When Pusha-T dropped a real photo of Drake smiling cheesily in blackface, I wondered, for a moment, if Drake’s career was over.
See, I’m not a Drake fan but I’m far from a hater—right now in heavy rotation on my iPhone are both “Nice for What” and “Look Alive.” But no matter how good your music is, I find it hard to dance to you if I have no respect for how you’re living. I’m not asking you to be beyond reproach but, for example, Kanye ignorantly praising Trump might distract me when I put on his new music. A league away from Kanye is R. Kelly, an alleged pedophile. I hear his music and think about the young women he’s hurt. I can’t decouple the two. I can’t just dance it away.
Back to Drake. Wearing blackface isn’t officially criminal but if he can’t explain what he was doing there, it would be deeply offensive to a lot of people—myself included. Blackface jerks me back to a time of powerlessness and segregation and shucking and jiving. It’s a black person spreading a caricature of black people and thus participating in our own denigration. At first, seeing a smiling Drake cooning for the camera was painful. I couldn’t tell if it was ironic or not. If I thought Drake wantonly did a photo shoot in blackface I may not be able to just dance to him whenever. A lot of people have already jumped off his bandwagon over this. His career seems at a crossroads. I don’t believe he’s racist but how do I know he’s not a buffoon?
I had so many questions. Did Drake understand the power and meaning of blackface? Or was he playing with highly explosive material in a carefree way? What, if anything, was the point of the gesture? To me, just seeing the photo wasn’t enough—I wanted to hear Drake’s explanation.
But many condemned and convicted Drake before hearing his side. That’s to be expected nowadays. We’re at a moment of anger and revenge, with people getting called out and ripped apart like it’s a national purge. Right now it seems like the right is on the rampage, lashing out in the wake of Roseanne’s cancellation, demanding a scalp in return. We’re told that a broad array of lefty entertainers deserve to be fired if Roseanne deserves it—Samantha Bee, Michelle Wolf, Jimmy Kimmel, Bill Maher—fire them all or it’s proof of the left’s hypocrisy and the right’s victim status. (They used to attack the left for being “snowflakes” but now they’re taking snowflake culture to a whole new level.) This is whataboutism on steroids.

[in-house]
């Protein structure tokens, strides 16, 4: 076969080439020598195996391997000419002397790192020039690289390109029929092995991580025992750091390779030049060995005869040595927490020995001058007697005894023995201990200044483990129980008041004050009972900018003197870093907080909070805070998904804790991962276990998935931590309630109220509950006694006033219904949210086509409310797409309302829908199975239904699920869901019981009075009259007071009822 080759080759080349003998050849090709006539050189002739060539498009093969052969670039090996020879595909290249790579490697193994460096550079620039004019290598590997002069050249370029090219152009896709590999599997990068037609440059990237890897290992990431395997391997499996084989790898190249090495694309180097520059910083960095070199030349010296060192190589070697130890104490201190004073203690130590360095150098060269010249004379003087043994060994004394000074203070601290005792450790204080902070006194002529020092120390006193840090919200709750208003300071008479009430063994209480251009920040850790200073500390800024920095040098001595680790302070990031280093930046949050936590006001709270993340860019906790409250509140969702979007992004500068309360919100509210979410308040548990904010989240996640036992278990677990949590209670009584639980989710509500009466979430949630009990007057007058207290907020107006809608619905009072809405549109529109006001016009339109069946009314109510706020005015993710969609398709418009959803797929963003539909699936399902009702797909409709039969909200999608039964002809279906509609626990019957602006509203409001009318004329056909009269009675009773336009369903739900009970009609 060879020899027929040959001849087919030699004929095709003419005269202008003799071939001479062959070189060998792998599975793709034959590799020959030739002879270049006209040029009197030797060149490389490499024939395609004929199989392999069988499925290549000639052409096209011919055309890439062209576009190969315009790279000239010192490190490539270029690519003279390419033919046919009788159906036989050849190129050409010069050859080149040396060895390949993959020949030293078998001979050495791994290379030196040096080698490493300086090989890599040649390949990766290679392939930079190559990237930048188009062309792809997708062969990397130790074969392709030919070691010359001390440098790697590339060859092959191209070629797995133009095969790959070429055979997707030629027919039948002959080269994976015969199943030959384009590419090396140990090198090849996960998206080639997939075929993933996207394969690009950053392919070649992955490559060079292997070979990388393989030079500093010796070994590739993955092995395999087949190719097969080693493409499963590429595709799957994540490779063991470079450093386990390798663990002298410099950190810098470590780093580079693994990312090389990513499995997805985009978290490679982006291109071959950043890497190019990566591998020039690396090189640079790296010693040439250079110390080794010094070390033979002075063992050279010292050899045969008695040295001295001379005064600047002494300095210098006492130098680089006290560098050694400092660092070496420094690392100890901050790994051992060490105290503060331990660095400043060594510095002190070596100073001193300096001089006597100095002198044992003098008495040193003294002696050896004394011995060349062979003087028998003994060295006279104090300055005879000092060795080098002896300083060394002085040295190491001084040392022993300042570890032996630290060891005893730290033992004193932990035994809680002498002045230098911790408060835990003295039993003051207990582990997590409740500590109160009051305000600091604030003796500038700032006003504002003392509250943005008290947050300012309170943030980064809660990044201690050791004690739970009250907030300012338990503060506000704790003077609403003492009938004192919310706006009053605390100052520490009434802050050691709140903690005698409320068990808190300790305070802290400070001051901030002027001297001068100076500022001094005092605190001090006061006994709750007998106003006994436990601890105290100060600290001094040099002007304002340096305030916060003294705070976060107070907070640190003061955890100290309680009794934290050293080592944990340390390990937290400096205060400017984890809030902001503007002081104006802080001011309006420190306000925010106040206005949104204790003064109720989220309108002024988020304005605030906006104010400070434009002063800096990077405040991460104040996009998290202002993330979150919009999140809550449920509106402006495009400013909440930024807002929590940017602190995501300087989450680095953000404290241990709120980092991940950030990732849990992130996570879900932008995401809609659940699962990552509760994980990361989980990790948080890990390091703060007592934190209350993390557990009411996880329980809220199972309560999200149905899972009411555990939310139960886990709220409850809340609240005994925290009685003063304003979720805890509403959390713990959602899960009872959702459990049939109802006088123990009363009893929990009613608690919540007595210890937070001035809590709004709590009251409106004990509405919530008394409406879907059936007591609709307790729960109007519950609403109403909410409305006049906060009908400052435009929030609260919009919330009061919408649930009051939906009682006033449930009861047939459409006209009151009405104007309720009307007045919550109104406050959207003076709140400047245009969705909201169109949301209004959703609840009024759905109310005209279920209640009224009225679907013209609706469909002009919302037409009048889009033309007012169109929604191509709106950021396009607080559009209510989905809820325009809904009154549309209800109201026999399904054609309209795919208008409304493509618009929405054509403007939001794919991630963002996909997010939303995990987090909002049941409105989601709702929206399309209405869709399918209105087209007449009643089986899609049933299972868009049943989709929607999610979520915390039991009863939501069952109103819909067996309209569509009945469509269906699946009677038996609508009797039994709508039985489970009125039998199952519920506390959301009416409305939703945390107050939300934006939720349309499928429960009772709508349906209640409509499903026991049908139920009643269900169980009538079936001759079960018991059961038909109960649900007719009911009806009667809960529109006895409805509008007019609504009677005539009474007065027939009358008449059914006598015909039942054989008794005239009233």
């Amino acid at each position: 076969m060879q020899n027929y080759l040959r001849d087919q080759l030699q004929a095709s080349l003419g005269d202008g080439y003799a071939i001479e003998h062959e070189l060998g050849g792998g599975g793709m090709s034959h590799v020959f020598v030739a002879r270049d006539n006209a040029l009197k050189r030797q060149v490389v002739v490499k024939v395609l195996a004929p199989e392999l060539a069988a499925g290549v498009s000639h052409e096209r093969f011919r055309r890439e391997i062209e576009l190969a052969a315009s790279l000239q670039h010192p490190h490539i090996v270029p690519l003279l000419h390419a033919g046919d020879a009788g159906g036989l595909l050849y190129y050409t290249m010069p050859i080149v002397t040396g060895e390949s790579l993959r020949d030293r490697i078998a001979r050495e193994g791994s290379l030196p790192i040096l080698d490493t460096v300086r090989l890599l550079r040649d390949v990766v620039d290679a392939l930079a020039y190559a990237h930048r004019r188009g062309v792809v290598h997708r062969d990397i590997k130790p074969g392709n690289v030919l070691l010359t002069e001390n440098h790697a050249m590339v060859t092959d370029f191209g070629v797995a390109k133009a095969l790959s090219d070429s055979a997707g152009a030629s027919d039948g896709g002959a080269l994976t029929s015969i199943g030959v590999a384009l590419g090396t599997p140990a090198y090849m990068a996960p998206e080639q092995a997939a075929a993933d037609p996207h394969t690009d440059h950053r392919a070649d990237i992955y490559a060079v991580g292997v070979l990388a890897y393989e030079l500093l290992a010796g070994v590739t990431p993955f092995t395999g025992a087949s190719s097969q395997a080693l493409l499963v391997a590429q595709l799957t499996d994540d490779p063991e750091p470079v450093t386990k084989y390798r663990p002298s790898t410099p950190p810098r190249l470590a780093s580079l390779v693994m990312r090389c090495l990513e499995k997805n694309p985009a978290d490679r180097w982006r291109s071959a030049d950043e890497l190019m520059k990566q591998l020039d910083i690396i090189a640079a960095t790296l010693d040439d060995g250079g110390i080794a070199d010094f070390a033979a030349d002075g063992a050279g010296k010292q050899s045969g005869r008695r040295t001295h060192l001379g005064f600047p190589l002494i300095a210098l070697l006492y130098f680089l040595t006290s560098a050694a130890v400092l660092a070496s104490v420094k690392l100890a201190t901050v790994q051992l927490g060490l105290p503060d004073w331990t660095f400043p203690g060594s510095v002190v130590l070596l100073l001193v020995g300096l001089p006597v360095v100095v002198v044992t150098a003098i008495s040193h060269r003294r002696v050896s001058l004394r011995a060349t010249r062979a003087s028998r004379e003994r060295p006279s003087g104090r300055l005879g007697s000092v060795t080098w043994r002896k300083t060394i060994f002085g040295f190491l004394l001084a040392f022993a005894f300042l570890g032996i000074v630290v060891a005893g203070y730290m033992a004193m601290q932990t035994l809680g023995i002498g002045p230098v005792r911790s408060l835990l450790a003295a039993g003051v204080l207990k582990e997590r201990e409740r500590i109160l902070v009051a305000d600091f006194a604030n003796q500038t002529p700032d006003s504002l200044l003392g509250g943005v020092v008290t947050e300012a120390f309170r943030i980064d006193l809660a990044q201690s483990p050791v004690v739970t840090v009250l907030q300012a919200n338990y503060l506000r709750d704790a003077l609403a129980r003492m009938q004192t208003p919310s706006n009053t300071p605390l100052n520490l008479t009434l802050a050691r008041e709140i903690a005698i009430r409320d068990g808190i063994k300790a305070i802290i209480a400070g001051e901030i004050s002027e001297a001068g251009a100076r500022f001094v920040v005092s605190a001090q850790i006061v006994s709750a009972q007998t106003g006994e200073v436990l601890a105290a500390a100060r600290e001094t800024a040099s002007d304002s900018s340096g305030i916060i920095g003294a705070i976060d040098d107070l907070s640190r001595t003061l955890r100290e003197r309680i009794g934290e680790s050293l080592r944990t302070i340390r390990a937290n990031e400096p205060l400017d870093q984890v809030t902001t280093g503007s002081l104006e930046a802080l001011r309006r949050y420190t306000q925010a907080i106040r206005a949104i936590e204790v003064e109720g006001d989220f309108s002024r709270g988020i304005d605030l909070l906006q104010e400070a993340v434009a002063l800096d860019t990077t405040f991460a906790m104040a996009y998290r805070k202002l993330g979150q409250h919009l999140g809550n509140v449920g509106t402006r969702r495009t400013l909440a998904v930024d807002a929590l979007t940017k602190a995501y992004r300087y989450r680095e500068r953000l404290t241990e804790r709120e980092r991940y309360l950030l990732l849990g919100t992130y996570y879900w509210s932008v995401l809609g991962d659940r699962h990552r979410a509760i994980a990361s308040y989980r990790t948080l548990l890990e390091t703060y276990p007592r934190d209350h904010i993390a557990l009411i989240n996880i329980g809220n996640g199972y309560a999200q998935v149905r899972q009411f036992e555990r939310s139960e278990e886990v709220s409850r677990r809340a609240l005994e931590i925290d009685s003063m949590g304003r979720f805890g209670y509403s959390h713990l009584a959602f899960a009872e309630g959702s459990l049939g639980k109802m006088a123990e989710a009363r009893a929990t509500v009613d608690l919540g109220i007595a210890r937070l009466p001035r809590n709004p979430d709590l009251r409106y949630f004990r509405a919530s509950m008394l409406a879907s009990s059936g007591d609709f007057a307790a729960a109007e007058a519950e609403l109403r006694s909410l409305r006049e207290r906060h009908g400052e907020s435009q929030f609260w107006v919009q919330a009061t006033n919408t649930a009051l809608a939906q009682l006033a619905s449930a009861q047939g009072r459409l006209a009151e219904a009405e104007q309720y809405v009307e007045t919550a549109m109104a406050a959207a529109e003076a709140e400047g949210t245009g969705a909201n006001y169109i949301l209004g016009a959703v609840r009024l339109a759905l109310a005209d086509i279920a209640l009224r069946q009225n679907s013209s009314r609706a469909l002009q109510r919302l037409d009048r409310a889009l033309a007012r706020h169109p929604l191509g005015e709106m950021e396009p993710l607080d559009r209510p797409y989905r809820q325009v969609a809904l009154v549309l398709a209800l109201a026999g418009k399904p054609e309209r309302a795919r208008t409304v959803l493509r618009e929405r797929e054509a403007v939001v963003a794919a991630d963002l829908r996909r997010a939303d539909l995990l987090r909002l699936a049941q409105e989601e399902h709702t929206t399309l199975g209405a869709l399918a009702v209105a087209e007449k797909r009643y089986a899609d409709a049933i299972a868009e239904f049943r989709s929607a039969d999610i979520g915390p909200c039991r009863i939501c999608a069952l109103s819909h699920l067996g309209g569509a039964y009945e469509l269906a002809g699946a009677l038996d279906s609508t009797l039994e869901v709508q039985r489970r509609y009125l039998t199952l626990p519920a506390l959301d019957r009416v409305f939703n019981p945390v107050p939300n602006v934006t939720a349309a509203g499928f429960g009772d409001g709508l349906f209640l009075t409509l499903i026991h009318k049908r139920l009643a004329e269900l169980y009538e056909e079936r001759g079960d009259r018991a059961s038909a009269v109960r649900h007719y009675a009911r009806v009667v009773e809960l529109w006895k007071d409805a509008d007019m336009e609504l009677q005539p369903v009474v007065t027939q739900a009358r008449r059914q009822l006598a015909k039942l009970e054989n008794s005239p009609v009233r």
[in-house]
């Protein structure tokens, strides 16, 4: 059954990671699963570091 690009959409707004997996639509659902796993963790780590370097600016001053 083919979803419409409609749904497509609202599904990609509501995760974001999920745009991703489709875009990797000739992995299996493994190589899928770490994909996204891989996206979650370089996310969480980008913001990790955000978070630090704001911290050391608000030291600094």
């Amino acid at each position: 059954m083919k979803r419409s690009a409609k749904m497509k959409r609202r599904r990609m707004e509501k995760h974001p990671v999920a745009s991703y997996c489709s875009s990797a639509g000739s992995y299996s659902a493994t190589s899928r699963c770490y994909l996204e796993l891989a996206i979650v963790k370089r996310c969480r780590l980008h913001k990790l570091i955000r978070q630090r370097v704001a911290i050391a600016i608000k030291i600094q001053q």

The right hasn’t called out Drake yet but it seems like it’s only a matter of time before Drake in blackface becomes a right-wing meme, used to somehow prove that it’s OK for them to wear blackface because Drake did it. I could hear Milo saying that, if he was still a thing. This is all to say that Drake picked the worst week to pop up in blackface. People are hypersensitive and they’re weaponizing outrage and they’re killing careers over less complicated stuff than this. It seemed the likelihood of Drizzy getting pulled down into the vortex of snowflake culture was real.
But then came Drake’s statement. At first folks chuckled—in the middle of a battle Drake comes out with a statement? It seemed like some knife-to-a-gunfight stuff when, really, it showed how serious he was about getting clarity around his intentions in wearing blackface. He didn’t put it in a rhyme where it could be misinterpreted; rather, he put it in plain, direct English. “This picture is from 2007, a time in my life where I was an actor and I was working on a project that was about young black actors struggling to get roles, being stereotyped and typecast. The photos represented how African Americans were once wrongfully portrayed in entertainment… This was to highlight and raise our frustrations with not always getting a fair chance in the industry and to make a point that the struggle for black actors had not changed much.”
Drake, an actor whose father is black, and who’s ready to use his instrument in any way he can to get a point across, is saying he was using blackface as an artistic way to link himself to the problems black actors had decades ago—that black actors still have to do the same sort of shuck ‘n jive that they did in the days of Jim Crow, he feels powerless to change that, and this was his way of shocking people and calling attention to it.
I’ll accept that.
I think that’s honest and legitimate.
It wasn’t hateful. It wasn’t denigrating anyone. It was an artistic choice that he made to comment on himself and his people. We can debate whether or not the gesture was successful but whether it was or not does not determine whether or not he should’ve done it at all. Artists have the right to explore—and the right to repurpose—the tools of their people’s oppression. It’s not racist for a black artist to use racist tropes and symbols in ways that reprogram or interrogate or challenge that racism. No one gets to tell us what we can and can’t do with the symbols of our own oppression. This is the equation by which we use the N-word. We’re reprogramming it. We’re recontextualizing it. That’s what Drake says he was doing. He wasn’t wielding it ignorantly and he was not using it to hurt. He’s using it to raise an issue about his own race.
There’s a difference between being racist and mentioning racism exists. And there’s a big difference between being a coon and playing one to make a point—especially if you play one in a way that denigrates cooning. Now that I’ve heard his perspective, I don’t have a problem with Drake’s photo shoot. I’m cool.
That said, in the context of rap beef, publishing that photo was an extraordinary move by King Push.